To mark International Women’s Day, Hope for Justice is exploring stories across our projects that reflect our chosen theme of Ownership. Part of our international anti-trafficking and modern slavery work involves working with “victims” to help them be able to think of themselves as “survivors”. This is linked to empowerment: survivors are people who deserve a chance to overcome this horrible episode in their lives and not be defined by this experience alone.
We see many survivors and people impacted by modern slavery and trafficking take ownership over their lives and situations in numerous and inspiring ways. Their stories should be told. The below story of ownership comes from one of our Ethiopia projects, concerning a self-help group of mothers with children previously lost to trafficking and enslavement. Here, they take ownership of their economic situation and raise awareness about trafficking risks to avoid children being exploited for forced labour.
Abeba: How economic empowerment is reducing the risk of human trafficking
Abeba (Amharic for ‘flower’) was founded in August 2021 in the Sodo Zureya Woreda village of Zala Shasha Kebele Four Gate. There are 20 women in the group, mothers of 35-55 years old, all with at least two children. A participant said of the group’s formation: “We learned about an organisation that assists economically disadvantaged women in becoming economically independent before the formation of our group. We later discovered that the organisation is Hope for Justice. We asked if we could be a part of the group and they assessed our individual capacity and interest with our inclusive participation. We later founded the group with Hope for Justice.”
Before forming the group, all members worked in petty trading: selling produce, including fruits and vegetables, on a small scale. The money they made was barely enough for one meal a day. Despite the fact that their husbands support them with living expenses, they were unable to provide for their children’s basic needs. It was a constant struggle for them to feed their kids. Five of the mothers in the group sent their older child to Addis Ababa in order to make money – a common response to economic hardship and one that routinely results in forced labour and child trafficking. Their children would send them their monthly income after working as domestic workers and day laborers. As regrettable as this was, the mothers say they were left with no choice.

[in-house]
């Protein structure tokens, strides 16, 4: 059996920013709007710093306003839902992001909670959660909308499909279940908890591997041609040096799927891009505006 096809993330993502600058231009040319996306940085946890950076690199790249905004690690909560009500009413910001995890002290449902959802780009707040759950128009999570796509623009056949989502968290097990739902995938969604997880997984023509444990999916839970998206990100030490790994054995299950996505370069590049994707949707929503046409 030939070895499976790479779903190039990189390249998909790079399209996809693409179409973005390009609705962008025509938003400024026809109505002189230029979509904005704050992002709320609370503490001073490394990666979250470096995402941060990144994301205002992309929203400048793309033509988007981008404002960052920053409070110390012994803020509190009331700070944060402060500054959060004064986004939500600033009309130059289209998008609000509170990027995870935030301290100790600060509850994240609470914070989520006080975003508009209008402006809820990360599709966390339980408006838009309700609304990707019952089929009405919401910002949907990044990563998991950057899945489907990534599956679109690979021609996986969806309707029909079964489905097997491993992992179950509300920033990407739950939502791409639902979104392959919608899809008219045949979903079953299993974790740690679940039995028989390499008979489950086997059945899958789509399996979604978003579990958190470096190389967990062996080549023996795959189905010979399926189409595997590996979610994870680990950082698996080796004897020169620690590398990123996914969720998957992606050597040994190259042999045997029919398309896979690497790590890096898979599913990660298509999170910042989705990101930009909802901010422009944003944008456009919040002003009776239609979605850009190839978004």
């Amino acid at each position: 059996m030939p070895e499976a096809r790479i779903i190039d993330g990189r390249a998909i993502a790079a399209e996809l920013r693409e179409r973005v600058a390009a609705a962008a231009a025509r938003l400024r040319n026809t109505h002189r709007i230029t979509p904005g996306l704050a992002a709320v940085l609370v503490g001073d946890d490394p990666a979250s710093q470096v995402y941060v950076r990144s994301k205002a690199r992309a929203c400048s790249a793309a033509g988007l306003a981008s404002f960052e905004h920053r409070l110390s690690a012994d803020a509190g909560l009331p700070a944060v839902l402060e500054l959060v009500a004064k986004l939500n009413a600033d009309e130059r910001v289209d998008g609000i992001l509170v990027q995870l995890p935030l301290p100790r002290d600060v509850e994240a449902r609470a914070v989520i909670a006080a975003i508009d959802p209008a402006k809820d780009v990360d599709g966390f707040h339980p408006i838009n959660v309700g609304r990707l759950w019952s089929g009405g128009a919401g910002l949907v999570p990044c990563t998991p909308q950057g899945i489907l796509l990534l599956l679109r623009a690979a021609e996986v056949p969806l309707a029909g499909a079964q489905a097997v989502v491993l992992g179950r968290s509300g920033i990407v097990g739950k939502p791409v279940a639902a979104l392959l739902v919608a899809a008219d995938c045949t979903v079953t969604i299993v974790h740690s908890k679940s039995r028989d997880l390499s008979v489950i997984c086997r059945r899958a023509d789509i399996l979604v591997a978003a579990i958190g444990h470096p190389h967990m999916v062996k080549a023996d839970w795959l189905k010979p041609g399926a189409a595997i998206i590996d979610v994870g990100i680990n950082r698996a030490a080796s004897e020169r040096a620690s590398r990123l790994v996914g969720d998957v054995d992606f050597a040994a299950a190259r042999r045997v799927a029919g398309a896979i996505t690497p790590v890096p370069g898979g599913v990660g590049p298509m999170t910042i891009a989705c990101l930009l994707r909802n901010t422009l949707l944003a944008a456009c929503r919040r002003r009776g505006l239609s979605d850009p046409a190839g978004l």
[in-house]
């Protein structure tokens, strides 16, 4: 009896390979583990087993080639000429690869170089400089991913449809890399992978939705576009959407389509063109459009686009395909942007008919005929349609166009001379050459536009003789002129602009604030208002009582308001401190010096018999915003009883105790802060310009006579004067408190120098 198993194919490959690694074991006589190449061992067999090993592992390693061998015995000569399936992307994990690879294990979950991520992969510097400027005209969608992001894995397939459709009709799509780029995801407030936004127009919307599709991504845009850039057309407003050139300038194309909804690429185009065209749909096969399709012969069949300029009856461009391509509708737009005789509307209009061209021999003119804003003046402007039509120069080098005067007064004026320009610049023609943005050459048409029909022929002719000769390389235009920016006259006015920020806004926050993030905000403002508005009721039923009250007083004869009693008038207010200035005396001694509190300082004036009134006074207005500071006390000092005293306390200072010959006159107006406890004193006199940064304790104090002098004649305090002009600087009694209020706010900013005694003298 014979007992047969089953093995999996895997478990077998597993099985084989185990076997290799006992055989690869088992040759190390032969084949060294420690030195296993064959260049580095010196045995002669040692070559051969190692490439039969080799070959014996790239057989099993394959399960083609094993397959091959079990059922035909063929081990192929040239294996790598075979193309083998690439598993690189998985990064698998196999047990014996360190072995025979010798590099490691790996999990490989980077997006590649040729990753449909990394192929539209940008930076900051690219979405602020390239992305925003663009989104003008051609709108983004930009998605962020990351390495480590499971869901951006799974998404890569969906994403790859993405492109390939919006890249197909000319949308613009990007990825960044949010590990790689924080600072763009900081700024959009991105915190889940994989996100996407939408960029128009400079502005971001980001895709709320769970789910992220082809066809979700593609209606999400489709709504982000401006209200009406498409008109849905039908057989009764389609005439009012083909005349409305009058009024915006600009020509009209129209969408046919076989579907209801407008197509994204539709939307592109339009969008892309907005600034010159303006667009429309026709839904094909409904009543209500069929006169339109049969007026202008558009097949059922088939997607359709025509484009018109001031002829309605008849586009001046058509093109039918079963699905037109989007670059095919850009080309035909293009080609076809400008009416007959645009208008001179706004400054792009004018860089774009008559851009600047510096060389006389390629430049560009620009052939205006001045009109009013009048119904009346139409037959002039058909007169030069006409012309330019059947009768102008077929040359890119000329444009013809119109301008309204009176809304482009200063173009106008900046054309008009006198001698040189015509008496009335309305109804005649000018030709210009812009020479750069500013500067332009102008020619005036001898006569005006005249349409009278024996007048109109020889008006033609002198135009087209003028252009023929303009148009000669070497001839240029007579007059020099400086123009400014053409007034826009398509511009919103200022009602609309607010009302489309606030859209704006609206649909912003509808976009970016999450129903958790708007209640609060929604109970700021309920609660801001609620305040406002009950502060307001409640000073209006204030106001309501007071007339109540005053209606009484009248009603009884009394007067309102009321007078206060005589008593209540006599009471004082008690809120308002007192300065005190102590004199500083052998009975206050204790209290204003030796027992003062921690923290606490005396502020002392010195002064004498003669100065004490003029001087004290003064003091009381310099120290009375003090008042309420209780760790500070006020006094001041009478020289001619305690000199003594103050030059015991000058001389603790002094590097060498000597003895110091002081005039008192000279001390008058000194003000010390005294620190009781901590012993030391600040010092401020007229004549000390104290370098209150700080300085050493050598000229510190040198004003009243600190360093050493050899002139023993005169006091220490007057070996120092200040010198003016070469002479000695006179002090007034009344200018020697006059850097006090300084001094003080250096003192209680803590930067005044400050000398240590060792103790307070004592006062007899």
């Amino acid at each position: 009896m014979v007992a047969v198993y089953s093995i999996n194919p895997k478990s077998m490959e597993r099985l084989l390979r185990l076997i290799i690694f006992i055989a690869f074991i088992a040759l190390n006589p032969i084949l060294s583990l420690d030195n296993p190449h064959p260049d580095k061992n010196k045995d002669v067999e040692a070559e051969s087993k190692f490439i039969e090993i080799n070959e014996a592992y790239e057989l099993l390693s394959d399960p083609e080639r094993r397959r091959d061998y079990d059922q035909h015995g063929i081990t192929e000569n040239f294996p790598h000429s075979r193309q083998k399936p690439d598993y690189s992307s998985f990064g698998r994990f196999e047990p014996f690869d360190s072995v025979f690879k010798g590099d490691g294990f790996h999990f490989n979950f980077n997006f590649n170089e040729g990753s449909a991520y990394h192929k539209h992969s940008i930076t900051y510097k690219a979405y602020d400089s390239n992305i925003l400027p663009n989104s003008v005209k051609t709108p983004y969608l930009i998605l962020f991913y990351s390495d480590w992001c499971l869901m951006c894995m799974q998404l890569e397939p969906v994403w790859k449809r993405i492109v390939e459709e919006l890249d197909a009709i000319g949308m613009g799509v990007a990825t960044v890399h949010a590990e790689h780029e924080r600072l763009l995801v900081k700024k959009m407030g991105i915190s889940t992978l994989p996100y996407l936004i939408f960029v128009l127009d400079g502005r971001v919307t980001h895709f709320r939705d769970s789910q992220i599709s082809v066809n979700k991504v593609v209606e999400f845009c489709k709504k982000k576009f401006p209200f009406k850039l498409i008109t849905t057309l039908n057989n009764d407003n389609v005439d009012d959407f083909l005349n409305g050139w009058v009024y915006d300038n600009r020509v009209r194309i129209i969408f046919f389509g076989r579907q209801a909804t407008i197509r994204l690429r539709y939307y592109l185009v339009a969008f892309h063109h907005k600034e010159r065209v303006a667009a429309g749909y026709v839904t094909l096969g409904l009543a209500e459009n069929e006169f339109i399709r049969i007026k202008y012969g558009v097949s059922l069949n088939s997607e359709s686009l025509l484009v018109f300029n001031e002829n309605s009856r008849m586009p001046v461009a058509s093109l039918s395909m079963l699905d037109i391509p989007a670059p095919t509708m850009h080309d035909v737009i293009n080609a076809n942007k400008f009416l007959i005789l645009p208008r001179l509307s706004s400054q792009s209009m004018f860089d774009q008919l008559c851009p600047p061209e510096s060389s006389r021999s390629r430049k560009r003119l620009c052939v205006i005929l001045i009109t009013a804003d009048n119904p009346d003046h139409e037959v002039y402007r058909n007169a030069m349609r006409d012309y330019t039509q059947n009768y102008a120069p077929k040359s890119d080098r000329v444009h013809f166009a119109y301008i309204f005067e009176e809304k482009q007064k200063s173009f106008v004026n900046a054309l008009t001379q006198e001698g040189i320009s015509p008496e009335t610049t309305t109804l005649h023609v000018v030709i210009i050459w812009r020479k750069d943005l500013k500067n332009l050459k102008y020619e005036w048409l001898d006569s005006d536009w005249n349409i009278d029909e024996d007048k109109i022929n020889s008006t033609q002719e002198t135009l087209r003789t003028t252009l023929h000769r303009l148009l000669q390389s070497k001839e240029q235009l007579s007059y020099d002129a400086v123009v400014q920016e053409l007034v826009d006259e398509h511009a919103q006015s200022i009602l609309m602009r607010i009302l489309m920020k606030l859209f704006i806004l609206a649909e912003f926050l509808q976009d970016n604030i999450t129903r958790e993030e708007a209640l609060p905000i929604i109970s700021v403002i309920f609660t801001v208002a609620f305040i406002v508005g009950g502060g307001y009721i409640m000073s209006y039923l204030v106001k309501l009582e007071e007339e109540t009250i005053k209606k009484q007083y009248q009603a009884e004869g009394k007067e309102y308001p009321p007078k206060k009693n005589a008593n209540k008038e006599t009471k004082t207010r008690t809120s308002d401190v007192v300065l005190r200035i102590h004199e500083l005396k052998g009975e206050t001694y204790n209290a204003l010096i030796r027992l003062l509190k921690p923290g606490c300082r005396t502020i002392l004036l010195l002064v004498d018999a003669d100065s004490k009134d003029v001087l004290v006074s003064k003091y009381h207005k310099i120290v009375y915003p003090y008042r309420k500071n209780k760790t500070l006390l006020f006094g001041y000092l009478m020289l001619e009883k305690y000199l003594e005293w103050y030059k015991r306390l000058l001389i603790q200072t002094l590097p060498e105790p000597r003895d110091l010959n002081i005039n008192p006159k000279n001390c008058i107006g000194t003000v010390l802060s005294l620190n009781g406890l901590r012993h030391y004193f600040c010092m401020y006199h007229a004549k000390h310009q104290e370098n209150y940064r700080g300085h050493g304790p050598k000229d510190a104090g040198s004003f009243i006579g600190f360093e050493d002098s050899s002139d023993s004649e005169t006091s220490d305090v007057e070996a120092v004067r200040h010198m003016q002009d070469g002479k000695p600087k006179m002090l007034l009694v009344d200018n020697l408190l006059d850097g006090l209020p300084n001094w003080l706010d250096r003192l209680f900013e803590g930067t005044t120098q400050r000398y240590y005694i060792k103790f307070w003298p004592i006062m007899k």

Since forming, Abeba has provided training to its members on saving money, the risks of human trafficking and modern slavery, and growing a business. The lessons learned have allowed its members to take greater ownership of their economic situation, empowering them as people and as mothers. Hope for Justice have worked with the five mothers whose children were trafficked to Addis Ababa, who have now been returned to their families. The group has enabled these mothers to speak about their experiences with trafficking together, allowing them to take ownership of this disempowering situation through communication and expression. As part of the work of the group, the five mothers have recently invested in a cow calf to be able to sell dairy products. This has allowed them to increase their income and better cater for their children’s needs along with their husband’s income.
Hope for Justice Project Manager Selamu Yigezu said: “We advise women to protect their children from trafficking and exploitation and to join self-help groups. Doing so will help them gain more independence and ownership in the future. We encourage husbands to support their wives’ involvement in these community activities.”